Journal of Abnormal Child Psychology

, Volume 42, Issue 4, pp 649–658

Youth-caregiver Agreement on Clinical High-risk Symptoms of Psychosis

  • Shana Golembo-Smith
  • Peter Bachman
  • Damla Senturk
  • Tyrone D. Cannon
  • Carrie E. Bearden
Article

DOI: 10.1007/s10802-013-9809-x

Cite this article as:
Golembo-Smith, S., Bachman, P., Senturk, D. et al. J Abnorm Child Psychol (2014) 42: 649. doi:10.1007/s10802-013-9809-x

Abstract

Early identification of individuals who will go on to develop schizophrenia is a difficult endeavor. The variety of symptoms experienced by clinical high-risk youth make it difficult to identify who will eventually develop schizophrenia in the future. Efforts are being made, therefore, to more accurately identify at-risk individuals and factors that predict conversion to psychosis. As in most assessments of children and adolescents, however, both youth and parental report of symptomatology and resulting dysfunction are important to assess. The goals of the current study were to assess the extent of cross-informant agreement on the Structured Interview for Prodromal Symptoms (SIPS), a widely-used tool employed to determine clinical high-risk status. A total of 84 youth-caregiver pairs participated. Youth and caregiver raters displayed moderate overall agreement on SIPS-rated symptoms. Both youth and caregiver ratings of youth symptomatology contributed significantly to predicting conversion to psychosis. In addition, youth age and quality of youth-caregiver relationships appear to be related to cross-informant symptom ratings. Despite differences on individual SIPS domains, the majority of dyads agreed on youth clinical high-risk status. Results highlight the potential clinical utility of using caregiver informants to determine youth psychosis risk.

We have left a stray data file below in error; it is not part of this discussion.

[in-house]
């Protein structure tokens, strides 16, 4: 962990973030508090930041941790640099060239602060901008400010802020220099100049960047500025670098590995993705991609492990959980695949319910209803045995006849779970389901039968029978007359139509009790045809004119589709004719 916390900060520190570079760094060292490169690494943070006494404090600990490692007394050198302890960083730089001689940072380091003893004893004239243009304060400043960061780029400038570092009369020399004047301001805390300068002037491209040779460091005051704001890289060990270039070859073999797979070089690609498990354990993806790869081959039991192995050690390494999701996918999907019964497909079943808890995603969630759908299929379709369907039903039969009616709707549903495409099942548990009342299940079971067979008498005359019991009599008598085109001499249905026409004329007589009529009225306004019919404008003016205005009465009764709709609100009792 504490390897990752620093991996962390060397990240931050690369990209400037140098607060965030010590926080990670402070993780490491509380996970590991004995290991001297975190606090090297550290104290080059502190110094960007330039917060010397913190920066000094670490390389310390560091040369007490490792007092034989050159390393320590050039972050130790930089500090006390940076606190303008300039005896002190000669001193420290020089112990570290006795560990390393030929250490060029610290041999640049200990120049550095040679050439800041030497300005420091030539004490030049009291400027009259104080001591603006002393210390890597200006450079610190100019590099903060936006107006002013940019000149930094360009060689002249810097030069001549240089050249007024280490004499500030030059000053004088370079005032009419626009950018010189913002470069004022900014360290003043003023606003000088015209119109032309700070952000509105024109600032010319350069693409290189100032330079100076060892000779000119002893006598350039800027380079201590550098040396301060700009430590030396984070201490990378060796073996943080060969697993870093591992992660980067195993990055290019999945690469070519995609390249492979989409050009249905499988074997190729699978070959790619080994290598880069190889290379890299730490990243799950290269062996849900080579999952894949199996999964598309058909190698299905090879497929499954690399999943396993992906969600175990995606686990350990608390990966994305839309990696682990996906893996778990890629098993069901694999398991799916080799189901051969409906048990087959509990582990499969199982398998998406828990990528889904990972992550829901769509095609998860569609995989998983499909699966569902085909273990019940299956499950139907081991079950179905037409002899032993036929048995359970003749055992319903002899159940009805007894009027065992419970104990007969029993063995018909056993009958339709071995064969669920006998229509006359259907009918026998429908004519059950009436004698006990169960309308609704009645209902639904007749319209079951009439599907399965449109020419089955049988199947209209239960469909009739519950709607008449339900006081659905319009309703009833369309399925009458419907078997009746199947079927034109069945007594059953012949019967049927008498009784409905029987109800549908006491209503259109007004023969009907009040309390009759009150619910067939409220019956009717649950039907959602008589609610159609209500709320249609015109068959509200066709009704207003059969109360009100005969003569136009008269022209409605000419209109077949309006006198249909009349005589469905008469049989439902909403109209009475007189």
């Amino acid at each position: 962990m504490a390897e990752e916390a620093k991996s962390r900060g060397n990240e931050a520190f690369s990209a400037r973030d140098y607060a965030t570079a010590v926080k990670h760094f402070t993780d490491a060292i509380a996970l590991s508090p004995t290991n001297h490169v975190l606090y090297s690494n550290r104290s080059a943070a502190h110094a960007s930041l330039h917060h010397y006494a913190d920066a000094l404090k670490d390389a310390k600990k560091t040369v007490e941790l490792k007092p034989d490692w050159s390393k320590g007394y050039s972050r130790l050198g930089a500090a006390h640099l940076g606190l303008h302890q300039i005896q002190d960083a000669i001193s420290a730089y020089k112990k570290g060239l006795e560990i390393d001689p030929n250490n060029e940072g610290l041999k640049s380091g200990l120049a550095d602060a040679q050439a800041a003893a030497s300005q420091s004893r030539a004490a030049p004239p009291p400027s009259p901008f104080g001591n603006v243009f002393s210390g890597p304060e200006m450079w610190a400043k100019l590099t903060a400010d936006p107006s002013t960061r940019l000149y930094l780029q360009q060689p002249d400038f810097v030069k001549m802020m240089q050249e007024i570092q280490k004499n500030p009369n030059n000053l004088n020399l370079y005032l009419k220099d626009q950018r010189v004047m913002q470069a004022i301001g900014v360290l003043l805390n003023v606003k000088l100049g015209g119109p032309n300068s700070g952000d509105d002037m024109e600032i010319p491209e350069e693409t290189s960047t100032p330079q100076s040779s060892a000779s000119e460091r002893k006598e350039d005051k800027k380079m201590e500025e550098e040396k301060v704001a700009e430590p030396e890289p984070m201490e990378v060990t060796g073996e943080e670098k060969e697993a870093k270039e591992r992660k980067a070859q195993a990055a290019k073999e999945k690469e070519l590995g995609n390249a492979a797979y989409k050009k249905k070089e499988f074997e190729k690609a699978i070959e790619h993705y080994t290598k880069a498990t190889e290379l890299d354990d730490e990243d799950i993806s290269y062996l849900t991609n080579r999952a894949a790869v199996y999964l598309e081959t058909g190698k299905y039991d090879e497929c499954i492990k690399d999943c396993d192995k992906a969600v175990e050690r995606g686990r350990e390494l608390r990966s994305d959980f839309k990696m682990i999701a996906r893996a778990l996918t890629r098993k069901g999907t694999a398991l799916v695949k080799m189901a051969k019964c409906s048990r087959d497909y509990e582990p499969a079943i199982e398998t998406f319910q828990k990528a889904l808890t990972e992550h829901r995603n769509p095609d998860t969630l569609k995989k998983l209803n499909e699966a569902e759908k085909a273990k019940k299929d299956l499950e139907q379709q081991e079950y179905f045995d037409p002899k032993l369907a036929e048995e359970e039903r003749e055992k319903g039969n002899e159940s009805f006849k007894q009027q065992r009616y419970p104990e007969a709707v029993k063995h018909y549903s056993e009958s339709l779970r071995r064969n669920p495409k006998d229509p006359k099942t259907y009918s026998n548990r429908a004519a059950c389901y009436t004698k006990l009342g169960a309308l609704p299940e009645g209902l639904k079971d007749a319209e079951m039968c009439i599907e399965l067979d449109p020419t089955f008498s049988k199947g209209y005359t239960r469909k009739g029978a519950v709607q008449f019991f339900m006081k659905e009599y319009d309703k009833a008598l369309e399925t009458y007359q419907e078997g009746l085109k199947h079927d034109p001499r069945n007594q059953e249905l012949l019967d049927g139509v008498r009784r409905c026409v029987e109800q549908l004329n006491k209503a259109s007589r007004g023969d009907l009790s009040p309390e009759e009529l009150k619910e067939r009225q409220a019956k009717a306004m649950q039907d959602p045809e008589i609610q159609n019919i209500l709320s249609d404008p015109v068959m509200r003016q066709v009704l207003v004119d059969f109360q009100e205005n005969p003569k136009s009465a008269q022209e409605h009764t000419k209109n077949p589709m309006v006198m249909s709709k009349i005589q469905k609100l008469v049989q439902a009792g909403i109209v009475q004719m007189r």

Keywords

CHRClinical high riskAssessmentPsychosisAdolescentsCross-informant agreement

Copyright information

© Springer Science+Business Media New York 2013

Authors and Affiliations

  • Shana Golembo-Smith
    • 1
  • Peter Bachman
    • 2
  • Damla Senturk
    • 3
  • Tyrone D. Cannon
    • 1
    • 2
    • 4
  • Carrie E. Bearden
    • 1
    • 2
  1. 1.Department of PsychologyUniversity of California – Los AngelesLos AngelesUSA
  2. 2.Department of Psychiatry and Biobehavioral SciencesUniversity of California – Los AngelesLos AngelesUSA
  3. 3.Department of BiostatisticsUniversity of California – Los AngelesLos AngelesUSA
  4. 4.Department of PsychologyYale UniversityNew HavenUSA